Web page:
For more than a decade much of the anglophone literature on Simone de Beauvoir has been preoccupied with the question of her intellectual status, attacking the still prevailing presumptions that her work is not philosophical or that it is philosophically wholly indebted to Sartre. The publication of this volume – the ﬁrst in the Beauvoir Series, a huge project with an exhaustive aim – is clearly intended to trounce those foes once and for all. From the inside of a discipline which (in the UK at least) still shows little sign of caring much about its predominantly masculine face, there is, at ﬁrst glance, something triumphant about the very existence of this book. This one will have to be shelved in the philosophy section – the title and the publisherʼs classiﬁcation are unequivocal.
Yet this is more than a matter of correct classiﬁcation. The volume ʻaims at nothing less than the transformation of Simone de Beauvoirʼs place in the [philosophical] canonʼ; which is to say, it aims to forge her a place there for the ﬁrst time. It is a heavy burden for one volume to bear. In this regard, the editor, Margaret A. Simons, has been astute enough to recognize that academic reception is not a pure reﬂection of intellectual merit but a cultural-political phenomenon, and that the scholarly apparatus and commentary on a primary text are performatively constitutive of its emergence as canonical. Each of the twelve works included here is introduced by one or other of some of Beauvoirʼs most prominent commentators, including Kristina Arp, Nancy Bauer, Debra Bergoffen, Sara Heinämaa, Eleanore Holveck, Sonia Kruks and Karen Vintges, all authors of well-received books on Beauvoir in the last ten years. A commonality of purpose in each introduction presents a united front of formidable supporters. The editing of the volume is strong and coherent.
In her general Introduction, Simons, who has perhaps done more than anyone else in Beauvoirʼs defence, identiﬁes three reasons why ʻBeauvoirʼs philosophy remains relatively unanalyzed and widely misunderstoodʼ, a deﬁciency which this book is obviously designed to put right. One is that much of it has either not been translated (especially the early work) or has been only partially or poorly translated. Another – and this, unlike the ﬁrst point, applies to the francophone world too – is that Beauvoirʼs work has been obscured by Sartreʼs long shadow, not just because of the recognition he received but because of the sexist presumption that a woman (and especially a male philosopherʼs female lover) could only conceivably be an acolyte or disciple. Finally, Beauvoirʼs ʻhighly original philosophical methodologyʼ has not been recognized, to the extent that her philosophy has not been recognized at all as such. That the volume provides an important (if necessarily incomplete) solution to the ﬁrst two problems is clear. Ultimately, however, it is in making good the third point – the identiﬁcation of an original philosophical oeuvre – that attention must be focused. With sexist presumptions and blindnesses derided and put aside, the serious work of scrutiny and criticism must begin.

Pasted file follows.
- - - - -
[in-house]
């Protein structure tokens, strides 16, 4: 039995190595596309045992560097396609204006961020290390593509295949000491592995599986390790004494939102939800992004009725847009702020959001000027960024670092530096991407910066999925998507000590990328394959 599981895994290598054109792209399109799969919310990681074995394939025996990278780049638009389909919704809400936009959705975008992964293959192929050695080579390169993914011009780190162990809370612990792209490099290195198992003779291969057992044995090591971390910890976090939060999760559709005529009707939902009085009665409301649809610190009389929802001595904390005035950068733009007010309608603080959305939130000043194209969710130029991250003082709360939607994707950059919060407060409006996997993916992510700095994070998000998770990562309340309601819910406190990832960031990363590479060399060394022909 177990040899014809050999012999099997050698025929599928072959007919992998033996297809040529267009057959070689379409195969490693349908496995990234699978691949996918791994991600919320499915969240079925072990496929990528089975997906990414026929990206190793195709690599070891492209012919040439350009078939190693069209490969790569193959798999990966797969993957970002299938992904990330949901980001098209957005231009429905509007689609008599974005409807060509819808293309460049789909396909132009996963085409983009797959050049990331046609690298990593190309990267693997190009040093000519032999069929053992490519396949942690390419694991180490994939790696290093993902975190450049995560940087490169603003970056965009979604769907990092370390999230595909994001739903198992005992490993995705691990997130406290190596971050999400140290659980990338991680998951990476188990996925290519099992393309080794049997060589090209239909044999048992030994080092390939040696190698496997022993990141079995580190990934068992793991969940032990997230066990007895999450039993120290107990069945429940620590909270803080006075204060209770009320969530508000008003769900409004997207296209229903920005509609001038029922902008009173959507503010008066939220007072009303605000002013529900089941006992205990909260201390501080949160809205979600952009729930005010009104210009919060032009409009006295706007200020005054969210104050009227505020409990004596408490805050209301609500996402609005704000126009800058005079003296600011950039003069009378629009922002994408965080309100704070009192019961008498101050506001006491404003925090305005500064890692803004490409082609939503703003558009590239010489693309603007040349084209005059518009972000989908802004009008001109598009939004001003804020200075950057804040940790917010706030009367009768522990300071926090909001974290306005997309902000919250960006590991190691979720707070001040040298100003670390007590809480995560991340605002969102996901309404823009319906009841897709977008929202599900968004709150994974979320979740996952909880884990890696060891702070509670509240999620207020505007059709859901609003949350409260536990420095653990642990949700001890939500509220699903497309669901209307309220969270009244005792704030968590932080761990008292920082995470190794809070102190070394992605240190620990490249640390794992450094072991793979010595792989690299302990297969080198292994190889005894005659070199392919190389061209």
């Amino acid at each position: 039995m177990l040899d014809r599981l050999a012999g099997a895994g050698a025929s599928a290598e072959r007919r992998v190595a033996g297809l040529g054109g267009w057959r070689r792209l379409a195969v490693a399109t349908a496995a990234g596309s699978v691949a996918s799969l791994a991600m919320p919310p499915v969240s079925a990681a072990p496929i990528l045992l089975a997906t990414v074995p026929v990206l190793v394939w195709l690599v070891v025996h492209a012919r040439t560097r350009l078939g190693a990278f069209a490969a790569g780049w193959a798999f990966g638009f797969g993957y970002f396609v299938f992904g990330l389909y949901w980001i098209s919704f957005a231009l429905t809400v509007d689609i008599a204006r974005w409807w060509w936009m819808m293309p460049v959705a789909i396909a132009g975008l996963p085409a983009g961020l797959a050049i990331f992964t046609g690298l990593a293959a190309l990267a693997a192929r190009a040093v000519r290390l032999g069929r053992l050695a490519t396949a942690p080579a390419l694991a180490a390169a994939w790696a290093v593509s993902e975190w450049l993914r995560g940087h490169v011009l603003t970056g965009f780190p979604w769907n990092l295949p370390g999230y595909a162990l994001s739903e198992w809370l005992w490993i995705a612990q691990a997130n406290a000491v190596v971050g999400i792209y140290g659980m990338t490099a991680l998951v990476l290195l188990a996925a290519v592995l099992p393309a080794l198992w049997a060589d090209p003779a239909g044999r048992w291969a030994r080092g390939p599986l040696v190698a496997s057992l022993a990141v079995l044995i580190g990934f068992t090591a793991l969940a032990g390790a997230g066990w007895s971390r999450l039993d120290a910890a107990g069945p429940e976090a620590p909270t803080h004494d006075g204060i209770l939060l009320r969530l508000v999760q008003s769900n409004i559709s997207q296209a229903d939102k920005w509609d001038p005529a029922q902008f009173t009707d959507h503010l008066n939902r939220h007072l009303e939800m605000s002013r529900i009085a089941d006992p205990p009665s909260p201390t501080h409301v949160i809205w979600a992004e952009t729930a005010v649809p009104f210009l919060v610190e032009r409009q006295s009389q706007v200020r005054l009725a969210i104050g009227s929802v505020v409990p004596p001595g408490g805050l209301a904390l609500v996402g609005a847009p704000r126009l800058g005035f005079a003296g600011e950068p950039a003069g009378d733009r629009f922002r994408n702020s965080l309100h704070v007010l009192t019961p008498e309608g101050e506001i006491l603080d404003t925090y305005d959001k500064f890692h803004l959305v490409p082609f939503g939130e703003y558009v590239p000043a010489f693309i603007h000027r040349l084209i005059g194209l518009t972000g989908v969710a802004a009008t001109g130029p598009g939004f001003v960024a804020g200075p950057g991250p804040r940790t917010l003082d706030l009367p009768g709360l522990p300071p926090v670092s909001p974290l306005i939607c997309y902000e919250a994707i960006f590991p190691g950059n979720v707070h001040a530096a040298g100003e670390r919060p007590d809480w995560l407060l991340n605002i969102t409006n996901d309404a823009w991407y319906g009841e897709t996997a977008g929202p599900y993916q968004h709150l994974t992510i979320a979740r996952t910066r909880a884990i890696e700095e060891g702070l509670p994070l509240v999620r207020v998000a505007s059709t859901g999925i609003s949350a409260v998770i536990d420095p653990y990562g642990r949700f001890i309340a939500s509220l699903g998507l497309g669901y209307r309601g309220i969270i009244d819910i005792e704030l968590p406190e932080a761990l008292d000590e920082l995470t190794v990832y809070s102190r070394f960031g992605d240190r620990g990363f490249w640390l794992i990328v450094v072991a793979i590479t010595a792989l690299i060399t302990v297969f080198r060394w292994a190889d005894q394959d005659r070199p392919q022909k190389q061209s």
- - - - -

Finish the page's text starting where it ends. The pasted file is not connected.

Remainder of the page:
Unfortunately, this volume contains some of Beauvoirʼs very worst work and some which does not appear to justify inclusion in a volume of philosophical writings at all. On the basis of the unexceptional claim that an understanding of Beauvoirʼs philosophical work requires knowledge of her philosophical inﬂuences, and a principle of inclusivity, the ﬁrst piece is a translation of one of her schoolgirl essays, a review of Claude Bernardʼs Introduction à lʼétude de la medicine expérimentale, written in 1924, for her senior level philosophy class, when she was sixteen. It is, as Simons and Hélène N. Peters say in their introduction to the piece, an elementary-level summary exposition. No doubt it is possible to identify in this essay themes (for example, the valuing of philosophical doubt, rejection of scholasticism and system-building) that appear in Beauvoirʼs later work, but the claim that it illuminates Bernardian elements (ʻa search for truthʼ, ʻan effort at lucidityʼ, avoidance of ʻdogmatic absolutesʼ) in The Second Sex is entirely unconvincing, since they can be found in almost any philosopher that Beauvoir read.